Date: Thursday 7th August 2014
Weather: Around the Noto Peninsular it was actually kind of cold. It rained a little but it generally stayed dry. The biggest problem was that the sky was covered in cloud; this resulted in the subjects of all of my photos having a horrible white background. Once in Kanazawa it got humid; very humid indeed.
MP3 track of the day: The Red Warrior – The Last Samurai
Due to going to bed at 8:30pm last night, I did not need an alarm to wake me up at 6:00am. The air-conditioning had been on all night and so I awoke to a very cool room. As soon as I awoke I got on with my blog and, two hours later, day one had been written. Once completed I moved onto the more mundane jobs which included getting a shower, brushing my teeth and packing my stuff. I left the Ryokan around 9:30am. A traditional Japanese custom is to wave all visitors off as they depart however, I had a lot of 'sorting out' to do in my car and so I told the manager of the hostel that a 'goodbye' wouldn't be necessary. He didn't take any notice of me and waited, out-of-sight, for me to leave so that I wouldn't feel obliged to rush. Once ready I left the Ryokan and saw the manager, hiding around the corner, as he bowed in my direction.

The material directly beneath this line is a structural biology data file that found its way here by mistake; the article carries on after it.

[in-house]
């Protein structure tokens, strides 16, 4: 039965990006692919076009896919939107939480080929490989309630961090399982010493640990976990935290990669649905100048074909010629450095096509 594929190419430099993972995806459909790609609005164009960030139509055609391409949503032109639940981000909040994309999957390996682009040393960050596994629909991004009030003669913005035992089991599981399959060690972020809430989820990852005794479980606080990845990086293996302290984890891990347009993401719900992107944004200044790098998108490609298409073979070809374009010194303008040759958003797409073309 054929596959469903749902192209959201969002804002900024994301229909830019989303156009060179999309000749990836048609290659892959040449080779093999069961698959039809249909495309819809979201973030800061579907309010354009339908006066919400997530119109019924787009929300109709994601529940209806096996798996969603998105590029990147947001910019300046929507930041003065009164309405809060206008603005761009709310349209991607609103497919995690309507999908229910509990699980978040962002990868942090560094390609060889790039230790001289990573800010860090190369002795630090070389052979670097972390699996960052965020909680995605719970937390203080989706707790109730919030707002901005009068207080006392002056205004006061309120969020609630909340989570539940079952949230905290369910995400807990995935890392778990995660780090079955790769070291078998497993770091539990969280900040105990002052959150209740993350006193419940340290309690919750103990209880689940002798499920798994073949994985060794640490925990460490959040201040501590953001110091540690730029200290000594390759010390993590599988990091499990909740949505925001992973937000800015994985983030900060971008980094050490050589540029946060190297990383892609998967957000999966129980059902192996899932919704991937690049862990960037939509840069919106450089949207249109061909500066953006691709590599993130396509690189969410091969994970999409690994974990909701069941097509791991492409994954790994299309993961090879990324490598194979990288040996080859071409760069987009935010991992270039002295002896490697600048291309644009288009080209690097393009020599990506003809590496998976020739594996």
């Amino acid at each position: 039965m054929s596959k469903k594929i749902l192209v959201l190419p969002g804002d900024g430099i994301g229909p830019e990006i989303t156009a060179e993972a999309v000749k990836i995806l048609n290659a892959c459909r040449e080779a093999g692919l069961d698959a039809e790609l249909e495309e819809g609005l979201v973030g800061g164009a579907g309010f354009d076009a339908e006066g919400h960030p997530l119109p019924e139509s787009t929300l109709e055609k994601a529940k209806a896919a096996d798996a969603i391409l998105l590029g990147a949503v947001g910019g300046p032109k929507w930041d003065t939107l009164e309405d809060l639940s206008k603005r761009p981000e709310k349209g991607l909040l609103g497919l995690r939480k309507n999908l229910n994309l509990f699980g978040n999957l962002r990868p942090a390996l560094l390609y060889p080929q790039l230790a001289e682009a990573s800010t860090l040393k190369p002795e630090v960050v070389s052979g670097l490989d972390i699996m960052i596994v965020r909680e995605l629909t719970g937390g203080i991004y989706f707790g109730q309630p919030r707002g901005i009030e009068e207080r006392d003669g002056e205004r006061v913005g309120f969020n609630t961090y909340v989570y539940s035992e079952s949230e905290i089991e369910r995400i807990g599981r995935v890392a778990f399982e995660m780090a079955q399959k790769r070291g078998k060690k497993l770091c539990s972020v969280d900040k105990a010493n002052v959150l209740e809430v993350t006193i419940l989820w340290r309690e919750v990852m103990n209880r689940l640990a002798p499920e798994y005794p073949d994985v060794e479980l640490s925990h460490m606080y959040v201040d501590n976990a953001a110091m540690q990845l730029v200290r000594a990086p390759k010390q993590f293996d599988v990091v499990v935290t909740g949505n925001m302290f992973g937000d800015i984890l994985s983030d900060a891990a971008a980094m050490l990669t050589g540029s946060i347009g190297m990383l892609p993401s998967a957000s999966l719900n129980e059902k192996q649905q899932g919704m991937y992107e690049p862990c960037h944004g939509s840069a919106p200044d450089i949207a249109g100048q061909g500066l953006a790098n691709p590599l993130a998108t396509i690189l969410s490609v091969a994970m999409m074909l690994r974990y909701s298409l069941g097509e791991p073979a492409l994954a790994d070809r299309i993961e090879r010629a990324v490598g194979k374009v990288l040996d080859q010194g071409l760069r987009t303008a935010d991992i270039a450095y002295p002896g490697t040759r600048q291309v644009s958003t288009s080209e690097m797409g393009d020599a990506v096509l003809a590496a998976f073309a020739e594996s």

I was quite sad to leave my Ryokan as I had enjoyed my short stay there. As I drove along the narrow street, which my Ryokan is located on, I saw a few temples and a park nearby. It was then that I started to wonder if I had made a mistake; maybe Takaoka deserved more of my attention. Shortly after that I turned right onto one of Takaoka's main streets. It was here that I was greeted by a sea of boarded up shop front's and run-down areas. It seems as though I made the right choice after all.
Before heading to the Noto Peninsular I stopped, once again, at McDonalds for breakfast. In my defence, finding a decent western breakfast in Japan is extremely difficult. The Japanese treat breakfast like any other meal; they usually eat rice, miso soup and fish. I cannot eat rice so early in the morning therefore, while on holiday, I usually visit a McDonalds, or 'Mr Donuts', for something smaller and sweeter. Once I had consumed a 'hot cake breakfast' I went on my merry way. The time was 10am.